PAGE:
Wednesday, December 02, 2020

Dates of US Bear Markets Since 1873

It's useful to test longer-term rules, such as trend-following, across many cycles. To this end, it is useful to have dates for bull and bear markets. If your sample is merely from, say, 2010-2019, you will have 2520 data points, but no bear markets. Thus, you can prove such a strategy works by noting the significance level of your statistics, but anyone with some knowledge of history would see the error. A strategy optimized over only bull markets is, as they say, 'problematic.' The US stock market has been in bear markets 20% of the time since 1871. 

I have identified 24 US bear markets since 1873. I'd like to say it is a purely objective classification, but there are some judgment calls. Basically, I looked for the traditional "20% drawdown" definition. Several bear markets did not actually meet this standard--1990, 1957, 1873--but I included them anyway out of respect for history. For example, the 'Panic of 1873' occurred in the midst of European turmoil, started when the US and many other nations demonetized silver, was the first wave of railroad failures, had many bank failures, and even caused a 10-day closure of the New York Stock Exchange. The recession from 1873-77 was the longest in US history.  

On the other hand, there were some that perhaps are false positives. The 1884 bear market was only down 2% in real terms, though 21% nominally. This bear market is referred to as the 'panic of 1884.' As the US just returned to the gold standard in 1879, many Europeans were skeptical the US could maintain it and were selling their US assets. Many businesses and banks failed. To say this was not a bear market because in real terms the markets were virtually flat seems wrong. 

I put in the prior bull market gain to give better context. It also explains why I have 2 bear markets from 1937-42 as opposed to one, as some have. Given the 68% increase from March 1938 through October 1939, and that the cause of the '37 slide is so different than the '39 slide, it does not make sense to consider the entire '37-'42 period a single bear market. 

I used Shiller's data for data prior to 1926, and Ken French's data for afterward. Shiller's data is monthly, and this tends to soften cycles, avoiding the true peaks and troughs. Shiller's data is a little funky, as for example, his 2020 February return is flat while the SP500 was down 8%. These discrepancies tend to leak over to other months, however, so for measuring bull and bear market returns they are probably less problematic.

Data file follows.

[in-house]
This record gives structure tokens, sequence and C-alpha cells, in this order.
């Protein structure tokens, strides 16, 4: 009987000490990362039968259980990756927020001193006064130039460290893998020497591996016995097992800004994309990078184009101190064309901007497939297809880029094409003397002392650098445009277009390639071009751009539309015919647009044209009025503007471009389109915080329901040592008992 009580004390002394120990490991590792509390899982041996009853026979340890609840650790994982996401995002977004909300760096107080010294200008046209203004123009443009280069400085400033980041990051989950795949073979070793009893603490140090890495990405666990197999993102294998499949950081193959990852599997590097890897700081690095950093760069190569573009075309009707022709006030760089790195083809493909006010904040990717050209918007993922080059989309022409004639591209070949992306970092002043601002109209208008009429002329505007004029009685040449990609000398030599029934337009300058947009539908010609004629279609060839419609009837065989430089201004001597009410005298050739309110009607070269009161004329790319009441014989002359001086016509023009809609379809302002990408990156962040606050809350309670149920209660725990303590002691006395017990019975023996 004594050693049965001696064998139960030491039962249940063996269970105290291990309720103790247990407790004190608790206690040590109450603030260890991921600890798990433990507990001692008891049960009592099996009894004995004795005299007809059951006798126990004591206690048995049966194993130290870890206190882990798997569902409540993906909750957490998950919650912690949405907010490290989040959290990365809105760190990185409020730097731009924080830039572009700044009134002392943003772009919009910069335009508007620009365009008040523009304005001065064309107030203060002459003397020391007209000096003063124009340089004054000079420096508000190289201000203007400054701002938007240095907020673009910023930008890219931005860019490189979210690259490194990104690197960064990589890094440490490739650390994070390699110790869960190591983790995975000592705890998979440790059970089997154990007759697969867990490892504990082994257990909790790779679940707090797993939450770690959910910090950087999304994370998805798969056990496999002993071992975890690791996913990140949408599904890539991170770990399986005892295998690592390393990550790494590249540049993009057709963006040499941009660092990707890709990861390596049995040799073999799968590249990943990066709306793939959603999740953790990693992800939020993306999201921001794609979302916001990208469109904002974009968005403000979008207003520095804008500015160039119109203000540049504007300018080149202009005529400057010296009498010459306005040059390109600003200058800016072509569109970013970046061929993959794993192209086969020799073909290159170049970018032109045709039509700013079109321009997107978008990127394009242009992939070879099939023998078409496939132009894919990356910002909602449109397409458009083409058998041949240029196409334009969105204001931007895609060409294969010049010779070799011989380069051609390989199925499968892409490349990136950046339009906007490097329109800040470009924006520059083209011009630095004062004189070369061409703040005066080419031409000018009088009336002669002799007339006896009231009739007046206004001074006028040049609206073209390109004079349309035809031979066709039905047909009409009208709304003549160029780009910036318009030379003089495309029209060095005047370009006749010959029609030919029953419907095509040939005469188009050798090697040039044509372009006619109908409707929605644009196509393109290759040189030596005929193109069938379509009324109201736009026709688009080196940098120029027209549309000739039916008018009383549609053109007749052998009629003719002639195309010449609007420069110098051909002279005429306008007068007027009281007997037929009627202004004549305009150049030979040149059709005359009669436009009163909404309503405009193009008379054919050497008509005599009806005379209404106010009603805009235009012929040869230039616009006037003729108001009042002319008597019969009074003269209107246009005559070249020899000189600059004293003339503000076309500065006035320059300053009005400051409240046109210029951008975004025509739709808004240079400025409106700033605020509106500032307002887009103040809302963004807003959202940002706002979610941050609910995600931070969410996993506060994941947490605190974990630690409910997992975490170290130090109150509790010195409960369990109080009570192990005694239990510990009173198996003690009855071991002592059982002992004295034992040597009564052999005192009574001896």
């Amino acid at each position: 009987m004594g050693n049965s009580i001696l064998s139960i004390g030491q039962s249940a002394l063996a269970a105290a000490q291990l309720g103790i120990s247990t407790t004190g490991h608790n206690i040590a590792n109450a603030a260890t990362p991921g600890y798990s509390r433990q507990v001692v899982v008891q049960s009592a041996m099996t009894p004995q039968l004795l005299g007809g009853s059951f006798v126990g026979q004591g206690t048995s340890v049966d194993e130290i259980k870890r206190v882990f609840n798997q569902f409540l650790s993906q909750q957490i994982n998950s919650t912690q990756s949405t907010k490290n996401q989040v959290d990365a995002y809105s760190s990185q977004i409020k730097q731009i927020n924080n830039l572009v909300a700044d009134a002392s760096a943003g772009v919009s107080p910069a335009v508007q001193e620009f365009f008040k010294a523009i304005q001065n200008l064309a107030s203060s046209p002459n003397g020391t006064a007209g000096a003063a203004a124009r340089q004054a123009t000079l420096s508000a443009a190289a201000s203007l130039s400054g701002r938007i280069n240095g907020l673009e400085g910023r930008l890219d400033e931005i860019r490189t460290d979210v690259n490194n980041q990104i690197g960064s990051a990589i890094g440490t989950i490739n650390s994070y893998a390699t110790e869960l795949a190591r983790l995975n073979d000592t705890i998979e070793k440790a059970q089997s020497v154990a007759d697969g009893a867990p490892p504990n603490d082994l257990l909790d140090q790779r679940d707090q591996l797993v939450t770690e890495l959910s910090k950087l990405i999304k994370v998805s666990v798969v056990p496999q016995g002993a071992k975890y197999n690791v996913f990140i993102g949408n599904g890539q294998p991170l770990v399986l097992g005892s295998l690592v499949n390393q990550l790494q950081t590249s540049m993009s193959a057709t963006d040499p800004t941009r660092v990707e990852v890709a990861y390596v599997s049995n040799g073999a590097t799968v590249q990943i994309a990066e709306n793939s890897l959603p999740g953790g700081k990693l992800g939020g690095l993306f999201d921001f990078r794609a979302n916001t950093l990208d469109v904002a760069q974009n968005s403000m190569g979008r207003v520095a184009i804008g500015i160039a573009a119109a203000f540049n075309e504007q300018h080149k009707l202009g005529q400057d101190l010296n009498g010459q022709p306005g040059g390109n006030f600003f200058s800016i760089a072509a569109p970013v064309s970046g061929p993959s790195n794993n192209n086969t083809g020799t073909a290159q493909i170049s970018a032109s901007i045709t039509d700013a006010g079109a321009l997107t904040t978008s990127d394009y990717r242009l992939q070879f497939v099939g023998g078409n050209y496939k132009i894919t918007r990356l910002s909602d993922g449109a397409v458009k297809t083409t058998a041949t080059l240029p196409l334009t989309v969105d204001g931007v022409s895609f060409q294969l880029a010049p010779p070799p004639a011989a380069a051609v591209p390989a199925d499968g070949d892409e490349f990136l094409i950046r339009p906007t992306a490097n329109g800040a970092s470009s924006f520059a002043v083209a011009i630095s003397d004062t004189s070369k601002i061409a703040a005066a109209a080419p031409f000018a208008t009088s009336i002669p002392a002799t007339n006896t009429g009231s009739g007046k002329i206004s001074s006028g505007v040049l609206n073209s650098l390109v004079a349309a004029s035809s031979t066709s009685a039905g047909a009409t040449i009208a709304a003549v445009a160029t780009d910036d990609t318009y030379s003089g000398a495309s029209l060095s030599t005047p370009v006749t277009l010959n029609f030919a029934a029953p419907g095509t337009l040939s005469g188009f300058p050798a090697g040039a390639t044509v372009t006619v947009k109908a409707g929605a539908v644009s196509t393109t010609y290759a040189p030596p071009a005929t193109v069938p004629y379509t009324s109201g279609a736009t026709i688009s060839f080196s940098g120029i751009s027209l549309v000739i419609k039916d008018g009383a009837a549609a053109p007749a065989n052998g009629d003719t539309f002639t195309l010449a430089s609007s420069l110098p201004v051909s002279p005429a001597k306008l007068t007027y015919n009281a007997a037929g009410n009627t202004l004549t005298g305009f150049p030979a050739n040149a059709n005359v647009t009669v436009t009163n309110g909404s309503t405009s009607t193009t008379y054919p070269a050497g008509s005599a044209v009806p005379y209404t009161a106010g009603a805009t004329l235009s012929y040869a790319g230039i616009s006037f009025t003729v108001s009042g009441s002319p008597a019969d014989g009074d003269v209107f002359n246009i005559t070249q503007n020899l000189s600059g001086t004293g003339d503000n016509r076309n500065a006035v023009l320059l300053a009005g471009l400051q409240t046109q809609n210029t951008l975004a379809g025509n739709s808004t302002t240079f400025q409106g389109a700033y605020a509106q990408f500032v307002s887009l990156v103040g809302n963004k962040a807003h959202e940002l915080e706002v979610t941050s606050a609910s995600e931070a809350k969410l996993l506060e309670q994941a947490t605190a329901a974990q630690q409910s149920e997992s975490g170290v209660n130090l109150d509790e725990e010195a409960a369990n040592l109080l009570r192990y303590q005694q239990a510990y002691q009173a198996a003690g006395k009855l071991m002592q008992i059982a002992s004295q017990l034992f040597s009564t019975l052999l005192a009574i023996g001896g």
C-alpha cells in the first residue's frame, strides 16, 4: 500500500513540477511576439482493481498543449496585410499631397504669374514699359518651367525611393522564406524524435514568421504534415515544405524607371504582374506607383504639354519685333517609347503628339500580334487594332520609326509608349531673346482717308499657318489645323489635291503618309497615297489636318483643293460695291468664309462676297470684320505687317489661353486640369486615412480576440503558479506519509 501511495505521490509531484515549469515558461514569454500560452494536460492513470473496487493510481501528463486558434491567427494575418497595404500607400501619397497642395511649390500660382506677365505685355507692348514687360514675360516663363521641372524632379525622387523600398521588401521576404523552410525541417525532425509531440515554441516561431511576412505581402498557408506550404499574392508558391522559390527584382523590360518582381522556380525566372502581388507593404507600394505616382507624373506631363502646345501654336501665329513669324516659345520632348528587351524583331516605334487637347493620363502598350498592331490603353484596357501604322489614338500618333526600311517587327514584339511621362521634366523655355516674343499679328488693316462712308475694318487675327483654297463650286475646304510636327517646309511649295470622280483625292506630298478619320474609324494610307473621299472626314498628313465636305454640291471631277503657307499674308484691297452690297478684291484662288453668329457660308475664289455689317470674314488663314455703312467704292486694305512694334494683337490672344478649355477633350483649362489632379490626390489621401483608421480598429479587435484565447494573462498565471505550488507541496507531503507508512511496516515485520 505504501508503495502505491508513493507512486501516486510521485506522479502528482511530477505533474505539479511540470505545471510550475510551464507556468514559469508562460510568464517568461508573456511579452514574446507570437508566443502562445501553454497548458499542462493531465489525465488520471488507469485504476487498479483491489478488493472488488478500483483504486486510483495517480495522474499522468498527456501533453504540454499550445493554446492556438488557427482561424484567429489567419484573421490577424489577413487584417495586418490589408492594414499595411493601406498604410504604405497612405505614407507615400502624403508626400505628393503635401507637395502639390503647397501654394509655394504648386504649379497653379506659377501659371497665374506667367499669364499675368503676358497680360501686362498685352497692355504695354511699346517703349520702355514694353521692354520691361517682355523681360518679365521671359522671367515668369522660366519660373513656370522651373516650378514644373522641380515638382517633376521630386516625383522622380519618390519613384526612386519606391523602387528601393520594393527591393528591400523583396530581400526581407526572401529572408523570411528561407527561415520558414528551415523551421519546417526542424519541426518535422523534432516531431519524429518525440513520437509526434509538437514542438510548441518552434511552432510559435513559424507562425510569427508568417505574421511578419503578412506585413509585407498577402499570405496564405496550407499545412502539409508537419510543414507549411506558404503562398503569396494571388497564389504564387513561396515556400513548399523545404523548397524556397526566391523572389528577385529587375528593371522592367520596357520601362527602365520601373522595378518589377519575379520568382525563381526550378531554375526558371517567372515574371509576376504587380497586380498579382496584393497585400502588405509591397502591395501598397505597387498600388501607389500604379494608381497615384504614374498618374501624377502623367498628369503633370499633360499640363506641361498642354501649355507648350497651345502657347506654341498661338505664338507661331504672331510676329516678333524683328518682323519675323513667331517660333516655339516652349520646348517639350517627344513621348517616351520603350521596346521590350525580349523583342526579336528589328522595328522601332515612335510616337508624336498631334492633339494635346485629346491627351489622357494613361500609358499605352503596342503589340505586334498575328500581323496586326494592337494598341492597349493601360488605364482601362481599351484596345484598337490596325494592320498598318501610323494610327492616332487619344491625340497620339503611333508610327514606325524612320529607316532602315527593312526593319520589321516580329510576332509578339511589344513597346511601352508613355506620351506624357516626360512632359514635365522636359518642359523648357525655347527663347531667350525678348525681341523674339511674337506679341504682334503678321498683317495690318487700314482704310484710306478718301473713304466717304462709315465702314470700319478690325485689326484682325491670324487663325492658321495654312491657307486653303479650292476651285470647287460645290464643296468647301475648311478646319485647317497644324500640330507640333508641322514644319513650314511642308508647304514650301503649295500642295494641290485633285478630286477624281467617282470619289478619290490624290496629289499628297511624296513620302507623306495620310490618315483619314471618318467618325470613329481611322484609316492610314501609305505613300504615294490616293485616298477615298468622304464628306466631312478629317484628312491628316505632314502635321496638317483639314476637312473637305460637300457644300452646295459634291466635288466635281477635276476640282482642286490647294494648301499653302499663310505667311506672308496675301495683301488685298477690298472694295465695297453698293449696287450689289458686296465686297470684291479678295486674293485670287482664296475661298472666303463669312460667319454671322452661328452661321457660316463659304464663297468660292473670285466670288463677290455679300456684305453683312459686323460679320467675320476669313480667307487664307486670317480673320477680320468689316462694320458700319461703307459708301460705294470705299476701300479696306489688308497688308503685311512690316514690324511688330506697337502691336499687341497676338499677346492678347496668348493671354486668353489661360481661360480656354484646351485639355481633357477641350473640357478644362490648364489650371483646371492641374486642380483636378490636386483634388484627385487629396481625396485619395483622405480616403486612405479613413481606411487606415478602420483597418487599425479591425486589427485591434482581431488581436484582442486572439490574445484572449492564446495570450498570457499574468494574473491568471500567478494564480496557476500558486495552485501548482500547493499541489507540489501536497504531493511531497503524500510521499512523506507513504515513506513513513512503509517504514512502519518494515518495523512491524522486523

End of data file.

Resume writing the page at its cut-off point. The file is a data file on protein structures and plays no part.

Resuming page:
While not perfect, it's useful to have these dates, at least for a starting point. If you have suggestions on amendments, I would appreciate them. You can download this here

Corrections thus far: 3/12/20 should be 3/23/20 (Elfenbein)

StartEndDeclinePrior RiseMonthsComments
Feb-1873Nov-1873-18%#N/A10Left silver, failure of Jay Cooke, railroads, Europe weak
Mar-1876Jun-1877-33%32%16End of longest recession
Sep-1882Jan-1885-21%198%29Foreign run on US assets due to worry about US gold standard
Jan-1893Aug-1893-25%89%8Failure of railroads, banks
Sep-1895Aug-1896-19%34%12Double dip from last recession
Sep-1902Oct-1903-26%194%14Minor recession
Oct-1906Nov-1907-32%76%14A run on Knickerbocker Trust , JPMorgan leads bailout
Nov-1916Dec-1917-28%160%26Start of inflation, US entered WW1
Oct-1919Aug-1921-23%60%23Prices fall by 50% after rising 100% in war
9/7/292/27/33-84%635%43Great Depression
3/6/373/31/38-51%416%14Short-lived massive retained earnings tax
10/25/394/28/42-31%68%31Start of WW2
5/29/466/6/47-24%237%13End of war transition
8/2/5610/22/57-17%421%16Minor recession
12/12/616/26/62-28%122%7Kennedy micro-manages steel price increases
2/9/6610/7/66-21%101%9Fed tightens, relents
11/29/685/26/70-37%71%19Collapse of merger wave, tech boom
1/11/7310/3/74-48%88%22OPEC oil crisis
11/28/808/12/82-20%246%21Peak inflation, Volker Fed tightening
8/25/8712/4/87-33%281%4Fed tightens to support dollar, market crash
1/2/9010/11/90-18%71%10Run-up to Iraq War I, junk bond & Comm RE bust
3/24/0010/9/02-50%575%31Collapse of tech bubble/911 attack
10/9/073/9/09-55%131%18Mortgage crisis